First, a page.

Speaking of Global SF…

  • Here’s a piece on Indian SF, via, er, I’ve lost the source among my millions of windows. (Sorry!) Apparently, it’s a much bigger market in various regional languages, but some SF authors also see developing an English-language readership as a key to a bigger audience.
  • And here’s a recent piece on SF in China. Interestingly, SF entered China in 1902 in the same form it did South Korea (or, well, the Korean language, at least) in 1907 — that is, in the form of a translation of a novel by Verne. (In China, the respected literati Lu Xun translated Verne’s Journey to the Moon; five years later, according to Park Sang Joon (in a piece he published in a recent edition of Beyond, the in-flight magazine of Korean Air — November ’08, if you’re curious — of all things, which I picked up by chance) a group of Koreans studying in Tokyo published a translation of 20,000 Leagues Under the Sea in their scientific journal Taeguk Hakbo.)

    Why China now has the biggest SF-reading population on the planet, while the genre is still so marginal here, is of course what I’ve been looking into for a while now. (A search I document in this ongoing series.)

  • And on that note, I’ll have a few more things to say about SF in Korea, and hopefully some upcoming writing on the subject and other projects… I’ll say more in a while. So there!

4 thoughts on “Speaking of Global SF…

  1. If you talk with Koreans living in the US (1st, 1.5th or 2nd generations), and if they do not have much contact with the Korean community (especially community of 1st or 1.5 generation Koreans), quite a few of them become Trekkers or SF readers. However, Koreans who remain in close Korean communities keep thinking of SF as silly. So the reason SF doesn’t catch on in Korea is probably social and cultural. I mentionned this question to you before, but I wonder what it is about Korean culture that discourages interest in SF (or realistic speculation about the future in general)?

  2. Yup, I agree.

    Well, I think part of it is that all the way back to Lu Xun, SF was seen by at least some as a means of social and educational reform. Lu actually literally thought of translating Western SF to Chinese as part of the project of modernization. I haven’t discovered whether anything like that existed in Korea, but I suspect it didn’t, at least not until more recently.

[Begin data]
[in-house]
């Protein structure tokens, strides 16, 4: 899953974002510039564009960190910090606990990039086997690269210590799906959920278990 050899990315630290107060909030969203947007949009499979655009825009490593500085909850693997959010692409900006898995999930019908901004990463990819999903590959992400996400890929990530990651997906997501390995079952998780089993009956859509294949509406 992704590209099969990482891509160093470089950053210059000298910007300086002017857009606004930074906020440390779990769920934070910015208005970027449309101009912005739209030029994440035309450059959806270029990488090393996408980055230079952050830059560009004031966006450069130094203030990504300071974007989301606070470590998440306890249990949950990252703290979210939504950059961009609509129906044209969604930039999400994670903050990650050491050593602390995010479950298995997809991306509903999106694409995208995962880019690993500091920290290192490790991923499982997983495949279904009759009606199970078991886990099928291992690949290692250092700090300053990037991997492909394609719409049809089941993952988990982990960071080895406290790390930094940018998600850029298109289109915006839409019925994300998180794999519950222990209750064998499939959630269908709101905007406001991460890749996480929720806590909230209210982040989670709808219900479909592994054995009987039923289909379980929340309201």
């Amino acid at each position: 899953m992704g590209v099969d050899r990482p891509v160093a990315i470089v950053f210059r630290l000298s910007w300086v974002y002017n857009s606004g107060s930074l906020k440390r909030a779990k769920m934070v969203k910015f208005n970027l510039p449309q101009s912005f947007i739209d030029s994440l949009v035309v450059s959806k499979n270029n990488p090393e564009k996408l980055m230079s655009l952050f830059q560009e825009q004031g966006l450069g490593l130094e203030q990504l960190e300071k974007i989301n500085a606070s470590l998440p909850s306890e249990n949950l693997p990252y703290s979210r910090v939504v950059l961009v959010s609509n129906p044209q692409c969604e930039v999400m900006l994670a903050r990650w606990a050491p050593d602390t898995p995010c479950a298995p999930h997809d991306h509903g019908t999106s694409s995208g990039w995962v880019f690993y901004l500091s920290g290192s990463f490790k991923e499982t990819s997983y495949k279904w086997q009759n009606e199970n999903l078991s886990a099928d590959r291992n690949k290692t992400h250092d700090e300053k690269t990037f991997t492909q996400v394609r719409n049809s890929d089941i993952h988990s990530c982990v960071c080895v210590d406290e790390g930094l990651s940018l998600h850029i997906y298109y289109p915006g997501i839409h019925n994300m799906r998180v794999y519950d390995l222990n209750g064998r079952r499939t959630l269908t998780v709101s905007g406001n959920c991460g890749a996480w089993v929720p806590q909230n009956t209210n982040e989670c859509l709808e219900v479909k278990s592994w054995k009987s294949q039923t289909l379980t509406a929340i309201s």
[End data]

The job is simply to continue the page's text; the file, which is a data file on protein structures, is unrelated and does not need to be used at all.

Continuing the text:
That also means that by the time of the Cultural Revolution, the subversive potential of SF was understood well enough for the government to crack down on it.

    Meanwhile, I think you’re right that in Korea, it’s more generally seen as silly. I think at least some of it ties, again, to the form of modernization embraced early on in the post-colonial period, with a strong focus on history and the past, and a backwards-extending bloodline, plus of course the unpublishability of radical visions of or ideas about the future during many years of dictatorship. (I imagine any non-dictatorship future sketched out [by a Korean] in fictional form would have brought accusations of Communist propaganda at the height of the Park and Chun eras. Hell, the editor I know told me that for him, Jack London’s Iron Heel was inspirational during his student protest days.)

    I also suspect that differences in educational systems probably play a role in how many people embrace the genre, and how strongly they do so. I definitely think that that plays a role in the impediment of realistic speculation about the future, given how doctrine-shelled the study and teaching of history is here.

    I think there are other elements in culture at work, too, though it’s harder to put my finger on them. As I commented recently, though, perhaps it is just as true for my own research that looking at other cultures where SF has not become popular (yet) may be more fruitful than comparing Korea to the US, Canada, China, Japan, and Britain. Maybe I can find commonalities that France and Italy and Korea and other places share that have impeded the growth of SF as a genre.

  3. You may be interested in a book which came out last year “The SFWA European Hall of Fame” edited by James Morrow and Kathryn Morrow. I have only read one or two stories so far, but all the stories are from non-English speaking European countries.

    When I spent a summer in France, (again twenty years ago), and checked out their SF section, it surprised me how little “hard” SF was translated. (Though there were few – I remember Greg Bear’s Blood Music specifically). Most stuff there were seemed to be similar to 1960s New Wave “fantastic fiction” type of stuff.

    Somewhat off the topic, but I always felt that the Western culture closest to Korean (or the Western culture that Korea *really* wants to emulate) is the French; not American or British. Maybe that’s a commonality right there.

  4. Junsok,

    Woah, thanks for the recommendation. I didn’t know about that book! IT’s on my list now.

    Yeah, hard SF isn’t big in France, apparently. I ran across a discussion among fans of Greg Egan who were complaining that his work won’t be translated anymore… editors love him, but the public isn’t into hard SF there. Shame… But I’m not surprised they’re into New Wave. *shrug*

    I’ve never been to France, but from the start, Korea has reminded me of Quebec, and Seoul specifically of Montreal. I think you’re right about a commonality between French culture and Korean. (Which is funny: a lot of people I know would insist Italy’s a better analogue. But to me, French always fit better.)

    Lots to think about there…

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